Wednesday, October 21, 2009

Nine Clubs

The 3WW Wednesday words this week are heartache, jangle and reckless. A little scene for you:

We play bridge at a small square table in the corner of the staff room over lunch. The game starts when we have our four players. Today I'm partnered with Elka, a Polish woman from the art department. She irritates me in so many ways. Her jewellery is pretentious. She has dangly gold earrings and a golden necklace that looks like a dog chain. There are rings on each finger and countless bracelets on her arms that jangle every time she plays a card.

I could possibly tolerate Elka if she would just eat her lunch and play cards; but for her, this would be a waste of a captive audience. She imposes tales of hardship, misery and heartache on us. She is a perpetual whinger, who complains not only about the present, but also about every wrong committed against her, real or imagined, that she can remember or invent.

Elka is in fine form today, and I'm sick of it. I decide to provoke her further with a reckless bid to eight hearts. She drops her rambling and tells me to repeat my call; she's sure she can't have heard properly. Bob, on my left, doubles my bid. She is stunned now, and tries to rescue us to nine clubs.

The hand is unwinnable, but Elka is silent as she concentrates, trying to make something from nothing. Her pride forces her to fight to the death. I recover my smile as I get myself another cup of coffee and leave the staff room for the fresh spring air. Life's too short to keep playing a game you're not enjoying.

(Edit 28/10/2009: changed "heart properly" to "heard properly". Thanks Mattrozzi.)

Monday, October 19, 2009

Shift Miner: 5 Minute Fiction

Today, the 73rd edition of Shift Miner Magazine came out, complete with a new section, written by me, called 5 Minute Fiction. The story in this edition is called Lifting Point, and appears on page 21 of the magazine. Shift Miner have recently started their website, where they have a copy of the latest edition available for download in pdf. You've got two weeks to read the magazine before it gets replaced by the next issue.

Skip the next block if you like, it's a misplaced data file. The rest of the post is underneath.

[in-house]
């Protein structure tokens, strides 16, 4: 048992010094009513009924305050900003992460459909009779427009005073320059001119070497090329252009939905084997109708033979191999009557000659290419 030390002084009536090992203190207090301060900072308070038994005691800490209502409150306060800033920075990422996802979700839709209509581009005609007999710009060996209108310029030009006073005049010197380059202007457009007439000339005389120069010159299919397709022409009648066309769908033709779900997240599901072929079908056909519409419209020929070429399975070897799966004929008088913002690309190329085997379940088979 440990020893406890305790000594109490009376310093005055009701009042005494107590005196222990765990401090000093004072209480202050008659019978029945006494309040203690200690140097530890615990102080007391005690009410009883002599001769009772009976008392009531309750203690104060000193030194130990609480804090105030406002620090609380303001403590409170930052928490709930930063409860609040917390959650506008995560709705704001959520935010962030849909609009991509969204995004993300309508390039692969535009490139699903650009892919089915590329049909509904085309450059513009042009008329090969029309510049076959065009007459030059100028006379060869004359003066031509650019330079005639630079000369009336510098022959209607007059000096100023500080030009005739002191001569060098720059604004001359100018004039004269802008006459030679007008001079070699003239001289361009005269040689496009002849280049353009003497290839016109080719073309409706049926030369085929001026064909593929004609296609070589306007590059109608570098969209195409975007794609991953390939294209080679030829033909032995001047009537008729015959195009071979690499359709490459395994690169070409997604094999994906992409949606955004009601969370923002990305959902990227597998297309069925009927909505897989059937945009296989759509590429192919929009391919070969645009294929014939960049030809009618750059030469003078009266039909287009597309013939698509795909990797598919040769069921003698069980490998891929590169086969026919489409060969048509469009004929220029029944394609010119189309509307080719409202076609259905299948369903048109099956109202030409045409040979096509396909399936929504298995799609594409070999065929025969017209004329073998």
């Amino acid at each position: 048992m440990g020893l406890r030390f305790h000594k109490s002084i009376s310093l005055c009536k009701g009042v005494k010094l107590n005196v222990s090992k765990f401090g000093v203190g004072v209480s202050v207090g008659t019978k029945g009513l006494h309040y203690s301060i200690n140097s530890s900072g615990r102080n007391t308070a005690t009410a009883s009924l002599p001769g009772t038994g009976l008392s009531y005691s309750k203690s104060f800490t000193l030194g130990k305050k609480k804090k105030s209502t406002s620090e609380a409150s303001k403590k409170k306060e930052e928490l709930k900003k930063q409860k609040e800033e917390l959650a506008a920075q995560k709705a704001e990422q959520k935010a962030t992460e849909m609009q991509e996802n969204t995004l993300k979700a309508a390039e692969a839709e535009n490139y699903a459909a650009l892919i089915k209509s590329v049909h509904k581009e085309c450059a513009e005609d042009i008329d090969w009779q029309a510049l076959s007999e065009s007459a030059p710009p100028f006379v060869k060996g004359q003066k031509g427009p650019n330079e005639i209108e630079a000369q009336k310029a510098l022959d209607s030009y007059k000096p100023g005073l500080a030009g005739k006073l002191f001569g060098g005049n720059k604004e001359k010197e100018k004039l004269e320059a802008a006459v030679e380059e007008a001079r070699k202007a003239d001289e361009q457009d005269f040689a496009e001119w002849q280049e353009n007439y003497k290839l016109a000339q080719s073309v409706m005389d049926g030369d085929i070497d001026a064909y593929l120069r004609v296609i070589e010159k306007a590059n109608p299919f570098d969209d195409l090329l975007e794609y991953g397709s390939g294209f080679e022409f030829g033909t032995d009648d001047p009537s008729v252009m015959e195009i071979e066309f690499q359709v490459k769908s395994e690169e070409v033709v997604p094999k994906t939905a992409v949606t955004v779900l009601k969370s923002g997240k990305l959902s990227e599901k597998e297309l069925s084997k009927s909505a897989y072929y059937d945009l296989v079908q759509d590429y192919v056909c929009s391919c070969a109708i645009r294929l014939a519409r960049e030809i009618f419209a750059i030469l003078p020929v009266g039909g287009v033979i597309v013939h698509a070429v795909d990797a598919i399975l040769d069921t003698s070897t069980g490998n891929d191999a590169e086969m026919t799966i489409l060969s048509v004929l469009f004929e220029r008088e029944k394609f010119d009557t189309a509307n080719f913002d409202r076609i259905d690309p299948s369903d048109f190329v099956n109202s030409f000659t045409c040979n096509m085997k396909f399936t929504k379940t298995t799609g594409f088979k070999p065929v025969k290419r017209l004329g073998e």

Shift Miner specifically targets workers in the Queensland coal mining industry, offering them news, opinions and entertainment relevant to the industry. Their business model appears to depend largely on advertisers targeting this same demographic. I'll be trying to write stories that are relevant to the context of mineworkers in this area, so I'm hoping my stories will really "click" with the readership.

I'm very excited to have a regular column in a printed magazine. I'm not sure what this is going to mean exactly, but it can't be bad.

Friday, October 16, 2009

[3WW] I'm Talking to You

The three words for Three Word Wednesday (3WW) CLIX are "frustrate", "indecent" and "understand". Here's a little scene around that...

"I don't understand why you watch those films. They're rubbish."

"Mum," she said, "I love horror movies."

"They're indecent. They're filth. They will turn you into a tramp. I try to bring you up a good catholic. Why do you throw all that away?"

"It's just for fun, Momma. It's not a religion. It's a fantasy. It helps me forget about school, and stuff; all my frustrations."